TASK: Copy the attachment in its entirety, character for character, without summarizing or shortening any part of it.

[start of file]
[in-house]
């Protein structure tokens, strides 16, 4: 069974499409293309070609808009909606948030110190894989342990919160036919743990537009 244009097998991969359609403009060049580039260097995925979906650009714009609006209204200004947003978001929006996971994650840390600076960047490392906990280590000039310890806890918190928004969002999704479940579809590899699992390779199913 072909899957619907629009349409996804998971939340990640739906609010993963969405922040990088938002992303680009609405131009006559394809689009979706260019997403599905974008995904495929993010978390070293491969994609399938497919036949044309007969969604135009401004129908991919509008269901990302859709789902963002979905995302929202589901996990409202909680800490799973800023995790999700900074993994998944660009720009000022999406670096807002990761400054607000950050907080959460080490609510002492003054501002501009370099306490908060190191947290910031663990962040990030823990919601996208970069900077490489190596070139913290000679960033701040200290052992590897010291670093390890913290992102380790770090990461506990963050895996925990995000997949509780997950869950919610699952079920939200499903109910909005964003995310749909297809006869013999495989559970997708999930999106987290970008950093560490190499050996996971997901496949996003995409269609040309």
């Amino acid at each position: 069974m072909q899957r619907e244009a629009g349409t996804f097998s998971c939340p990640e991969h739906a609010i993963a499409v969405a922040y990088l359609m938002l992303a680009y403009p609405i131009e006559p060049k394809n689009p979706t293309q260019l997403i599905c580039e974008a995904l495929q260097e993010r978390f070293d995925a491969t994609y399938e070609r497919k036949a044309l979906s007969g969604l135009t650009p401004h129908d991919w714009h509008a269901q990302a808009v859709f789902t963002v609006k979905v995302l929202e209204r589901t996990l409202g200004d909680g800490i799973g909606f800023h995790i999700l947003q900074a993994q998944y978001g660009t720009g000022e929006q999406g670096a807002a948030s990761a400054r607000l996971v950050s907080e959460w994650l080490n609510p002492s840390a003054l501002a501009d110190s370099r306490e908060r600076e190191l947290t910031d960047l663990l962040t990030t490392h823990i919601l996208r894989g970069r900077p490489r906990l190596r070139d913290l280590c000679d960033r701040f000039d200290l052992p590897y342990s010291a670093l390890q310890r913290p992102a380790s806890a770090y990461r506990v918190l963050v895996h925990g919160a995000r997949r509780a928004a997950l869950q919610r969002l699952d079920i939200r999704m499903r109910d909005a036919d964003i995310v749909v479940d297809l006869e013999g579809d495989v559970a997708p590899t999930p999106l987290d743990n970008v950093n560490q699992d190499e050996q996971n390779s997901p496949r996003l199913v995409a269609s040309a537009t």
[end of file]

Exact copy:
[in-house]
């Protein structure tokens, strides 16, 4: 069974499409293309070609808009909606948030110190894989342990919160036919743990537009 244009097998991969359609403009060049580039260097995925979906650009714009609006209204200004947003978001929006996971994650840390600076960047490392906990280590000039310890806890918190928004969002999704479940579809590899699992390779199913 072909899957619907629009349409996804998971939340990640739906609010993963969405922040990088938002992303680009609405131009006559394809689009979706260019997403599905974008995904495929993010978390070293491969994609399938497919036949044309007969969604135009401004129908991919509008269901990302859709789902963002979905995302929202589901996990409202909680800490799973800023995790999700900074993994998944660009720009000022999406670096807002990761400054607000950050907080959460080490609510002492003054501002501009370099306490908060190191947290910031663990962040990030823990919601996208970069900077490489190596070139913290000679960033701040200290052992590897010291670093390890913290992102380790770090990461506990963050895996925990995000997949509780997950869950919610699952079920939200499903109910909005964003995310749909297809006869013999495989559970997708999930999106987290970008950093560490190499050996996971997901496949996003995409269609040309």
């Amino acid at each position: 069974m072909q899957r619907e244009a629009g349409t996804f097998s998971c939340p990640e991969h739906a609010i993963a499409v969405a922040y990088l359609m938002l992303a680009y403009p609405i131009e006559p060049k394809n689009p979706t293309q260019l997403i599905c580039e974008a995904l495929q260097e993010r978390f070293d995925a491969t994609y399938e070609r497919k036949a044309l979906s007969g969604l135009t650009p401004h129908d991919w714009h509008a269901q990302a808009v859709f789902t963002v609006k979905v995302l929202e209204r589901t996990l409202g200004d909680g800490i799973g909606f800023h995790i999700l947003q900074a993994q998944y978001g660009t720009g000022e929006q999406g670096a807002a948030s990761a400054r607000l996971v950050s907080e959460w994650l080490n609510p002492s840390a003054l501002a501009d110190s370099r306490e908060r600076e190191l947290t910031d960047l663990l962040t990030t490392h823990i919601l996208r894989g970069r900077p490489r906990l190596r070139d913290l280590c000679d960033r701040f000039d200290l052992p590897y342990s010291a670093l390890q310890r913290p992102a380790s806890a770090y990461r506990v918190l963050v895996h925990g919160a995000r997949r509780a928004a997950l869950q919610r969002l699952d079920i939200r999704m499903r109910d909005a036919d964003i995310v749909v479940d297809l006869e013999g579809d495989v559970a997708p590899t999930p999106l987290d743990n970008v950093n560490q699992d190499e050996q996971n390779s997901p496949r996003l199913v995409a269609s040309a537009t």